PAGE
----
Friday, March 4, 2011

Gundel’s Hungarian Cookbook by Karoly Gundel.

Gundel’s Hungarian Cookbook by Karoly Gundel.  Hardcover book published 1997.

Very occasionally I regret selling a book.  At some stage (possibly 3 years ago) I sold a copy of this book before I got around to copying the Gulyas soup (Goulash Soup) recipe.  What happened was that before I sold the book I had found the recipe and decided to give it a go, having fond memories and nostalgia for an aunt’s Goulash Soup.  I had made it before and since with varying success.  But here’s the big news… the recipe in this book is close to perfect.  Now when I say “perfect” I mean it tastes like my aunt’s finest pot full of what I consider to be authentic Hungarian Cuisine (…I’m sure there’s a Goulash forum out there somewhere… if you want to discuss what makes a good Goulash, maybe consult with them if my comment concerns you). 

Anyway the book sold.  I packed it up and posted it… and then realized that I didn’t have a copy of the recipe.  I’m a relatively confident bookseller (?) and there are certain books that I figure I will find again and this was one of them.  It took 3 long years of close but inferior bowls of soup, until I did… but the joy and excitement when I did find another copy… you have no idea.

So who was Gundel?  Well he was this Hungarian bloke who had a number of famous restaurants in Budapest pre and post WWII.  He died along time before this book was published and this newer edition was edited by his sons.  The person who bought the original copy from me was very excited to have found this book and from memory indicated that they had eaten at one of his restaurants and had been suitably impressed.  They were not aware of the cookbook until I had listed it.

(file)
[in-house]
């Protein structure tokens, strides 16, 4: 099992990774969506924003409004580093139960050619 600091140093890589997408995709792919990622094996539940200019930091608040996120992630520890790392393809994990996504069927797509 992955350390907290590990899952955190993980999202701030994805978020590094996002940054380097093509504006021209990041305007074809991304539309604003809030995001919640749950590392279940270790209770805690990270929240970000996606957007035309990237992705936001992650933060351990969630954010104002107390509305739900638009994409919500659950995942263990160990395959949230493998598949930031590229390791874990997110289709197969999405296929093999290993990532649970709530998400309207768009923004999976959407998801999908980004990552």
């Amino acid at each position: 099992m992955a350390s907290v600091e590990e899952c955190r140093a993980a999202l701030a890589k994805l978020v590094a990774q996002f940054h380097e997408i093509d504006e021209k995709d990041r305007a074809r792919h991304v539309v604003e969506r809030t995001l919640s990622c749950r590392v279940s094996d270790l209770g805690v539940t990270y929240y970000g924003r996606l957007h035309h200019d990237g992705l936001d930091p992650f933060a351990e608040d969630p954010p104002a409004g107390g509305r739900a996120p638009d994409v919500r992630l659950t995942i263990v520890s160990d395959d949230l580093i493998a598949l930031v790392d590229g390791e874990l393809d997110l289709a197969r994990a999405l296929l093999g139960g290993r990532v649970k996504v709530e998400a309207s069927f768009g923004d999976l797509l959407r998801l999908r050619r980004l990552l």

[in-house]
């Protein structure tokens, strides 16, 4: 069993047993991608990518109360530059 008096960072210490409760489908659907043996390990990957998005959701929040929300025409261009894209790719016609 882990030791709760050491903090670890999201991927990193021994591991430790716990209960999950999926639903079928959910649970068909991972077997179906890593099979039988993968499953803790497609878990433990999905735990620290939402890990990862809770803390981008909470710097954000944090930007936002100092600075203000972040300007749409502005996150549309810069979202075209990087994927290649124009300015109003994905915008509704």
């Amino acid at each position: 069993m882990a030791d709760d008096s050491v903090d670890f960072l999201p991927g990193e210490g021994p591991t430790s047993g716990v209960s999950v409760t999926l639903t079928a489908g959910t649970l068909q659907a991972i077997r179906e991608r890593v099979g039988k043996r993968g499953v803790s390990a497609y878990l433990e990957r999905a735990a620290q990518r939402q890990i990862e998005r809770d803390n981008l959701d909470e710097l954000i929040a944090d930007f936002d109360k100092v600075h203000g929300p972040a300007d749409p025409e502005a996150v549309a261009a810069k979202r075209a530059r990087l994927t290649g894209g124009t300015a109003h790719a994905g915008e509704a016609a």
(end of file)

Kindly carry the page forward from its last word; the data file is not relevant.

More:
Now here’s a first for this blog… I have decided that despite my love and interest of Hungarian Cuisine and particularly Goulash Soup, that I will still try and sell this book… and to avoid any further inferior Goulash recipes, I have decided to write up the recipe here as a reference, not only for me, but for you (yes you) as well. 

A few quick notes about the recipe. 
I personally tend to vary some ingredients.  Things like lard are not common in my kitchen, so I use olive oil… and slightly less.  Also there is mention of soup pasta (csipetke)… I don’t do this but I’ve left it in as you may want to do this (I haven’t included the recipe… maybe check the www if your keen).  From memory the proportion of Potato in the recipe is a little high… so less potatoes.  Also the recipe doesn’t indicate the quantity of caraway seeds… don’t over do it, but make sure there’s enough.

Gulyás Soup

360 g (2 1/2 cups) cubed beef
800g (1 3/4 Ib) potato
80g (5 Tbs) lard
140g (1 cup) green pepper
150g (7/8 cup) onion
60g (1 small) fresh tomato
15g (1 Tbs) paprika
6 portions of soup pasta (csipetke)
salt, garlic, caraway seeds

Except for the proportions of the ingredients, this soup is prepared like Bográcsgulyás (Recipe as follows).

Use meat rich in gelatine (shin-beef blade or neck). Cube the meat into 1.5—2 cm pieces. Fry the chopped onion in the melted lard (shortening) until it is golden yellow. Lower the heat, then add the paprika, stir it rapidly, add the meat, keep on stirring, add salt. When the meat is browned and all the liquid is evaporated, add the caraway seeds, finely chopped garlic and a small amount of cold water, cover, and braise the meat slowly. Stir it occasionally and add small quantities of water if necessary. The meat should be braised, not boiled. While the meat is cooking, cube the potatoes, green pepper and tomatoes into pieces 1 cm in size and prepare the dough for the soup pasta (csipetke). Just before the meat is completely tender, reduce the pan juices, add the cubed potatoes, let them brown slightly, add the stock, green pepper and tomato. When the potato is almost cooked and the soup is ready to be served, add the pasta (csipetke), and adjust quantity by the addition of stock or water.

1 comment:

  1. Ahh a goulash forum - that is MY kind of forum! I had a Hungarian grandfather and of course... he used to turn up with soup. Thanks for posting the recipe! ... three long years of close but inferior bowls of soup - that is terrible! I had no idea!